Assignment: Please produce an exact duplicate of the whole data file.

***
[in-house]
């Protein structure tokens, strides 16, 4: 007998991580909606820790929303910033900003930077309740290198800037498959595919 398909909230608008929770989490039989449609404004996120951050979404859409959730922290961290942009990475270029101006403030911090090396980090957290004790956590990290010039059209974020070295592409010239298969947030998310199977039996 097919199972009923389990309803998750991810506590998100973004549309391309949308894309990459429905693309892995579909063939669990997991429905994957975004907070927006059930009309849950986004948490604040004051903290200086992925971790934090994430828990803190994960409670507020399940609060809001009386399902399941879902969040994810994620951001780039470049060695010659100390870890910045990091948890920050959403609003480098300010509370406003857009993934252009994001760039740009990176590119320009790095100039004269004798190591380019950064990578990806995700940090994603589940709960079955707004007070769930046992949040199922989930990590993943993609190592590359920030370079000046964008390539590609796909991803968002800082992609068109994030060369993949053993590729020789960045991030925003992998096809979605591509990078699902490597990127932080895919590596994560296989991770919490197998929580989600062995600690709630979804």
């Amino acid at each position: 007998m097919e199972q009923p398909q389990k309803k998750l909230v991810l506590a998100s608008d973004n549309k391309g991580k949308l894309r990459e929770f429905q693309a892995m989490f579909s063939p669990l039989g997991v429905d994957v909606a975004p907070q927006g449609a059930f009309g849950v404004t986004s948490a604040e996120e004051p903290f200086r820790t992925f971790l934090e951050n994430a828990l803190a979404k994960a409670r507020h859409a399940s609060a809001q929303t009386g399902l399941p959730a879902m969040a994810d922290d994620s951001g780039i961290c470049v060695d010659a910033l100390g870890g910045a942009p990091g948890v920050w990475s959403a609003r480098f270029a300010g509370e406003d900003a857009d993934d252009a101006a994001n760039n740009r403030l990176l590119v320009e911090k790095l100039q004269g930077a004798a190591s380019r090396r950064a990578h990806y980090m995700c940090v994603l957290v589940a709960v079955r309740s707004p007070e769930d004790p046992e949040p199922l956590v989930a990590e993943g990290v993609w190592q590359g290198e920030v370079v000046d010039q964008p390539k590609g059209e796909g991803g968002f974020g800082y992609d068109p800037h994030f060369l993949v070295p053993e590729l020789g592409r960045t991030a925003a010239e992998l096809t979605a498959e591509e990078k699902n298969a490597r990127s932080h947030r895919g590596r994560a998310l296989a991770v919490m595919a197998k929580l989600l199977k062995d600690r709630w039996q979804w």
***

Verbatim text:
[in-house]
């Protein structure tokens, strides 16, 4: 007998991580909606820790929303910033900003930077309740290198800037498959595919 398909909230608008929770989490039989449609404004996120951050979404859409959730922290961290942009990475270029101006403030911090090396980090957290004790956590990290010039059209974020070295592409010239298969947030998310199977039996 097919199972009923389990309803998750991810506590998100973004549309391309949308894309990459429905693309892995579909063939669990997991429905994957975004907070927006059930009309849950986004948490604040004051903290200086992925971790934090994430828990803190994960409670507020399940609060809001009386399902399941879902969040994810994620951001780039470049060695010659100390870890910045990091948890920050959403609003480098300010509370406003857009993934252009994001760039740009990176590119320009790095100039004269004798190591380019950064990578990806995700940090994603589940709960079955707004007070769930046992949040199922989930990590993943993609190592590359920030370079000046964008390539590609796909991803968002800082992609068109994030060369993949053993590729020789960045991030925003992998096809979605591509990078699902490597990127932080895919590596994560296989991770919490197998929580989600062995600690709630979804």
């Amino acid at each position: 007998m097919e199972q009923p398909q389990k309803k998750l909230v991810l506590a998100s608008d973004n549309k391309g991580k949308l894309r990459e929770f429905q693309a892995m989490f579909s063939p669990l039989g997991v429905d994957v909606a975004p907070q927006g449609a059930f009309g849950v404004t986004s948490a604040e996120e004051p903290f200086r820790t992925f971790l934090e951050n994430a828990l803190a979404k994960a409670r507020h859409a399940s609060a809001q929303t009386g399902l399941p959730a879902m969040a994810d922290d994620s951001g780039i961290c470049v060695d010659a910033l100390g870890g910045a942009p990091g948890v920050w990475s959403a609003r480098f270029a300010g509370e406003d900003a857009d993934d252009a101006a994001n760039n740009r403030l990176l590119v320009e911090k790095l100039q004269g930077a004798a190591s380019r090396r950064a990578h990806y980090m995700c940090v994603l957290v589940a709960v079955r309740s707004p007070e769930d004790p046992e949040p199922l956590v989930a990590e993943g990290v993609w190592q590359g290198e920030v370079v000046d010039q964008p390539k590609g059209e796909g991803g968002f974020g800082y992609d068109p800037h994030f060369l993949v070295p053993e590729l020789g592409r960045t991030a925003a010239e992998l096809t979605a498959e591509e990078k699902n298969a490597r990127s932080h947030r895919g590596r994560a998310l296989a991770v919490m595919a197998k929580l989600l199977k062995d600690r709630w039996q979804w």